5 Advanced Uses of Toolset’s Conditional Block in WordPress

August 10, 2021

The Toolset Conditional block allows you to control the visibility of any WordPress blocks you put inside it. You can create conditions based on custom fields, taxonomies, user roles, and other options.

You can use the Toolset Conditional block inside posts and pages, templates, lists of posts, or archive loops. This makes it a powerful way to customize your site without programming.

What You’ll Learn

This tutorial teaches the following 5 applications of the conditional block:

How Conditional Block Works

It’s super simple: 

  • When the condition you set is met, the contents of the block are displayed. 
  • When the condition is not fulfilled, you won’t see anything of what you put inside the block.

Here are 5 interesting applications of using the Toolset Conditional block that will help you understand the power it brings to your website development. You can easily use these ideas as starting points and customize them in any way you need.

#1 Label Some Posts with Special Text

You can use the Conditional block inside the Toolset View block that lists your posts and make some of them stand out or display important, additional information. 

In our example, we used the Speakers and Events demo site. We display a list of upcoming events and flag those that are free with a green label. At the same time, events that provide live streaming are marked with a red label.

List of events where free and live-streaming ones are specially marked

How-to Steps

Events are a custom post type on our site and here are the steps to display conditional labels:

  1. Add a custom Checkbox field to your post type. We named ours “Live stream”.
  2. Edit the posts you want to feature, and put a check in that custom field.
Custom Checkbox fields when editing our event posts
  1. Create a View or a WordPress Archive for displaying events.
  2. Insert the Conditional block inside your View Loop and click to add new conditions.
  3. In our case, we set up the following condition:
    1. In the first dropdown, select Post data.
    2. In the Post Source dropdown, select Current Event.
    3. In the Source dropdown, select our Field Group for Events.
    4. In the Field dropdown, select our “Live stream” checkbox field.
    5. In the middle dropdown, select the equal operator because we want to check when this field is equal to a specific value.
    6. Finally, in the right hand dropdown, select Static value and then type in the number 1. This is because selected checkbox fields have the value of 1 saved in the database.
Adding a condition that checks if a custom Checkbox field is selected

So, our condition is saying: show the contents of this block only if the current post of the loop has the “Live stream” field checked.

  1. Add the Toolset Heading block inside your Conditional block with the title of your choice, reflecting the meaning of your custom field, e.g. “Free entry”.
  2. Set up and style the heading block according to your needs. For example, you can set it as a paragraph with a green background and rounded corners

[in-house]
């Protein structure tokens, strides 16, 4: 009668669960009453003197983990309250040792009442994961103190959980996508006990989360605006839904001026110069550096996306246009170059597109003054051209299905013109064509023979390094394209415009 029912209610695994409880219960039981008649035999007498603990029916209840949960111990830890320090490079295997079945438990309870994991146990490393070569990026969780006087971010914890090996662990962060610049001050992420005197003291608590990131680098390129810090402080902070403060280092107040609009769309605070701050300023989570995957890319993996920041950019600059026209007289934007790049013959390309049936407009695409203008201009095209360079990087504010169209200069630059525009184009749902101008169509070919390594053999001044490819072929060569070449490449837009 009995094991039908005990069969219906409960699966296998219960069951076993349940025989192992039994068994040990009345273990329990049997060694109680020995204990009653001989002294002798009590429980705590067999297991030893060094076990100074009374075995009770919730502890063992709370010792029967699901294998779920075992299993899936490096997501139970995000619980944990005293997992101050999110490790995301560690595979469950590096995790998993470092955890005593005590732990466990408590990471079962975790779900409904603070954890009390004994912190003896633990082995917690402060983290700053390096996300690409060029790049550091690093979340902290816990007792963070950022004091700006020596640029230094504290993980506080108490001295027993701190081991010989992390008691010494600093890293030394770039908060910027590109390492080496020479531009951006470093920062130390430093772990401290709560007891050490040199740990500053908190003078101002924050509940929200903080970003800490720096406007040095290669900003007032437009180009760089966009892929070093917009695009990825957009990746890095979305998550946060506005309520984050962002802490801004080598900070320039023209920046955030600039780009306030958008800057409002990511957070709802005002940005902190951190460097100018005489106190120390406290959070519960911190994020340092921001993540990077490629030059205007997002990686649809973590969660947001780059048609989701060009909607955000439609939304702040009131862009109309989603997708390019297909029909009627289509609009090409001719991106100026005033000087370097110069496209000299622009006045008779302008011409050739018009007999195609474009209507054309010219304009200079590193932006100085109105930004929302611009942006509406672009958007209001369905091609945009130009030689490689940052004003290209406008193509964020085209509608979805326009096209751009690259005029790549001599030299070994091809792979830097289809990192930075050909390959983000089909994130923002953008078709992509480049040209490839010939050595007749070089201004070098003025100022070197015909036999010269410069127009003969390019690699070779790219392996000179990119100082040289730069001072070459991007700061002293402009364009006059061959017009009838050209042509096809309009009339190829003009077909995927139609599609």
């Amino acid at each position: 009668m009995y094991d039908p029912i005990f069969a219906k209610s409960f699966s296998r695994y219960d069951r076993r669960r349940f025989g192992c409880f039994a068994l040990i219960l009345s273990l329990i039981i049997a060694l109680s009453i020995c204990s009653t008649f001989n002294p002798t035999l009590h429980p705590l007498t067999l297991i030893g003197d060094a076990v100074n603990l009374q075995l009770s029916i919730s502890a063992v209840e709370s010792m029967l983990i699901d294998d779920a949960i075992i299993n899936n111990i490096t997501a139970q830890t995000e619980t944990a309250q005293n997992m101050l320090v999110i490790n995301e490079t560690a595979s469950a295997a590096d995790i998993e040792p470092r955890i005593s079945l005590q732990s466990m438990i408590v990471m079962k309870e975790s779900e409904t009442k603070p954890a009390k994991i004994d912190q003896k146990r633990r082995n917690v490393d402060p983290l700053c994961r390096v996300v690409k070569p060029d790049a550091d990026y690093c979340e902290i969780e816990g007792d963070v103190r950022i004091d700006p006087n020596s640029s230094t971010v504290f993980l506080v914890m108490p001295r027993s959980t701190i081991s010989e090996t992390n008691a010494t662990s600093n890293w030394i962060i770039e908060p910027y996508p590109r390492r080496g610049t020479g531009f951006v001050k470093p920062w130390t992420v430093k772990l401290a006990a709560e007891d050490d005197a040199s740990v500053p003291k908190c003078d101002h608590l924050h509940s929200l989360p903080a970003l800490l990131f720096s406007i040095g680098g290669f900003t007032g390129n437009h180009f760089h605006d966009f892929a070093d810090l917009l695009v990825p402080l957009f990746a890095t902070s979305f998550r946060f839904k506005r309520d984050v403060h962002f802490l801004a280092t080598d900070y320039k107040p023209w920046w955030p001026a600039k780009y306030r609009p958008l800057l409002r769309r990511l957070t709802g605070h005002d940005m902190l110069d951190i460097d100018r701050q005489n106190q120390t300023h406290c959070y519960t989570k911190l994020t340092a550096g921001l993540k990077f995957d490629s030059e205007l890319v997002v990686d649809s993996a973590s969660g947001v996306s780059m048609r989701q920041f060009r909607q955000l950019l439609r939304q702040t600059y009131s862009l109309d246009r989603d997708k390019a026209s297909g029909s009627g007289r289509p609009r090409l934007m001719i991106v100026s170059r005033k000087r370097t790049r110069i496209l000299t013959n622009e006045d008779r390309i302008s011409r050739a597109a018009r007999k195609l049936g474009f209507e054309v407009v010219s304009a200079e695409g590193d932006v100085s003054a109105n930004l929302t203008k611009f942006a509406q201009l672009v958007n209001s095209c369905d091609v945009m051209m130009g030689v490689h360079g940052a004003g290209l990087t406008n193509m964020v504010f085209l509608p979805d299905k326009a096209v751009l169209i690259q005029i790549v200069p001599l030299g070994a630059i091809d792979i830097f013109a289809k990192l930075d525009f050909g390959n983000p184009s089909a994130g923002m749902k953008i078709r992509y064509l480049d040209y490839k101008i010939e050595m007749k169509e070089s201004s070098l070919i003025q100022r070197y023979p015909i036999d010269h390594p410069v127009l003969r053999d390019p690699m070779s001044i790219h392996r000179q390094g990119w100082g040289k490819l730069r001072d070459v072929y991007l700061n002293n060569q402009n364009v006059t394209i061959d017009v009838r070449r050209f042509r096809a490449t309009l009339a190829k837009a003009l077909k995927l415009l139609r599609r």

Editing a WordPress Archive for events with a dropdown showing block hierarchy

#2 Feature Some Products with a Best Seller Label

You can display a custom label in the same way as above but this time, do it for WooCommerce products. For example, you can create Amazon-like layouts featuring best-selling products:

Custom list of WooCommerce products where some products are marked as best-selling

How-to Steps

The steps are very similar to the ones described above:

  1. Add a custom Checkbox field to the Product post type. You can name it “Best Seller”.
  2. Select a few products you want to feature as best sellers, open them for editing, and check the “Best Seller” field.
  3. Create a custom archive for your products.
  4. Insert the Conditional block field and click to set up the conditions:
    1. Toggle the NOT option on the top left. This time, we’ll check for posts that do not have an empty value saved for the “Best Seller” checkbox.
    2. In the first dropdown, select Post data.
    3. In the Post Source dropdown, select Current Product.
    4. In the Source dropdown, select our Field Group for Products.
    5. In the Field dropdown, select our “Best Seller” checkbox field.
    6. In the middle dropdown, select the Empty operator.
Adding a condition that checks if a custom Checkbox field is not empty

To sum up, our condition will be true for posts that do not have an empty “Best Seller” field.

  1. Insert the Toolset Button block with the “Best Seller” label.
  2. Style your Button block the way you want. For example, you can use the border section to round the top left corner of the button
Editing a WordPress Archive for products with a dropdown showing block hierarchy

#3 Display a Submission Form Only if the Logged-in User Hasn’t Submitted Any Posts Yet

You can use the Conditional block to prevent the logged-in user from submitting more than one post of a given type.

In our example, we used the Dog Walkers demo site. Here’s an example of an account page with the form for submitting user’s personal information.

The form is displayed only when the user doesn’t have any posts yet

And here’s the same page when the current user already submitted the form so the page displays the user’s information.

View displaying a post submitted by the user